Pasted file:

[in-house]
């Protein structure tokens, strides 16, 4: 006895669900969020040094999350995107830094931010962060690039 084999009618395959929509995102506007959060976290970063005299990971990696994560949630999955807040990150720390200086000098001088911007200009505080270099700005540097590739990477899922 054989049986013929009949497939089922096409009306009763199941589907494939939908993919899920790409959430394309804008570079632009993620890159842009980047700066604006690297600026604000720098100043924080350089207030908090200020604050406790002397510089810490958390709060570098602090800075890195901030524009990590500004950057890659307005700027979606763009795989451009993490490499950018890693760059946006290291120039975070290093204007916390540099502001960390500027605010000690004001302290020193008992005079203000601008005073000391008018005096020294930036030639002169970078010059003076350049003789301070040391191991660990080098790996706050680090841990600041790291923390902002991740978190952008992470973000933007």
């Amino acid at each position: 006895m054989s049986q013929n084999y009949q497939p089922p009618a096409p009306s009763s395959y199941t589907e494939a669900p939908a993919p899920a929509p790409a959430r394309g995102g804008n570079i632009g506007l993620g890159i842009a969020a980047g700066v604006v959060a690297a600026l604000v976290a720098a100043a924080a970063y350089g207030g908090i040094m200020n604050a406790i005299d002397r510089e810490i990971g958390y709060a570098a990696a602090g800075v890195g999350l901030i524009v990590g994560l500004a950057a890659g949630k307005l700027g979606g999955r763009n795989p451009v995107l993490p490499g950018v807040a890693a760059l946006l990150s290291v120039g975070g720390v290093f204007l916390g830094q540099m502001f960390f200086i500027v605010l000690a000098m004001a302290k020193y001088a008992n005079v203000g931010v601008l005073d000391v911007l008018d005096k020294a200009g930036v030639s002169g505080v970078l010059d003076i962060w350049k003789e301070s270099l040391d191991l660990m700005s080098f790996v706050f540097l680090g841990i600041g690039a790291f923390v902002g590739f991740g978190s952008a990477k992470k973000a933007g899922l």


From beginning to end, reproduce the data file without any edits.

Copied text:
[in-house]
């Protein structure tokens, strides 16, 4: 006895669900969020040094999350995107830094931010962060690039 084999009618395959929509995102506007959060976290970063005299990971990696994560949630999955807040990150720390200086000098001088911007200009505080270099700005540097590739990477899922 054989049986013929009949497939089922096409009306009763199941589907494939939908993919899920790409959430394309804008570079632009993620890159842009980047700066604006690297600026604000720098100043924080350089207030908090200020604050406790002397510089810490958390709060570098602090800075890195901030524009990590500004950057890659307005700027979606763009795989451009993490490499950018890693760059946006290291120039975070290093204007916390540099502001960390500027605010000690004001302290020193008992005079203000601008005073000391008018005096020294930036030639002169970078010059003076350049003789301070040391191991660990080098790996706050680090841990600041790291923390902002991740978190952008992470973000933007």
């Amino acid at each position: 006895m054989s049986q013929n084999y009949q497939p089922p009618a096409p009306s009763s395959y199941t589907e494939a669900p939908a993919p899920a929509p790409a959430r394309g995102g804008n570079i632009g506007l993620g890159i842009a969020a980047g700066v604006v959060a690297a600026l604000v976290a720098a100043a924080a970063y350089g207030g908090i040094m200020n604050a406790i005299d002397r510089e810490i990971g958390y709060a570098a990696a602090g800075v890195g999350l901030i524009v990590g994560l500004a950057a890659g949630k307005l700027g979606g999955r763009n795989p451009v995107l993490p490499g950018v807040a890693a760059l946006l990150s290291v120039g975070g720390v290093f204007l916390g830094q540099m502001f960390f200086i500027v605010l000690a000098m004001a302290k020193y001088a008992n005079v203000g931010v601008l005073d000391v911007l008018d005096k020294a200009g930036v030639s002169g505080v970078l010059d003076i962060w350049k003789e301070s270099l040391d191991l660990m700005s080098f790996v706050f540097l680090g841990i600041g690039a790291f923390v902002g590739f991740g978190s952008a990477k992470k973000a933007g899922l």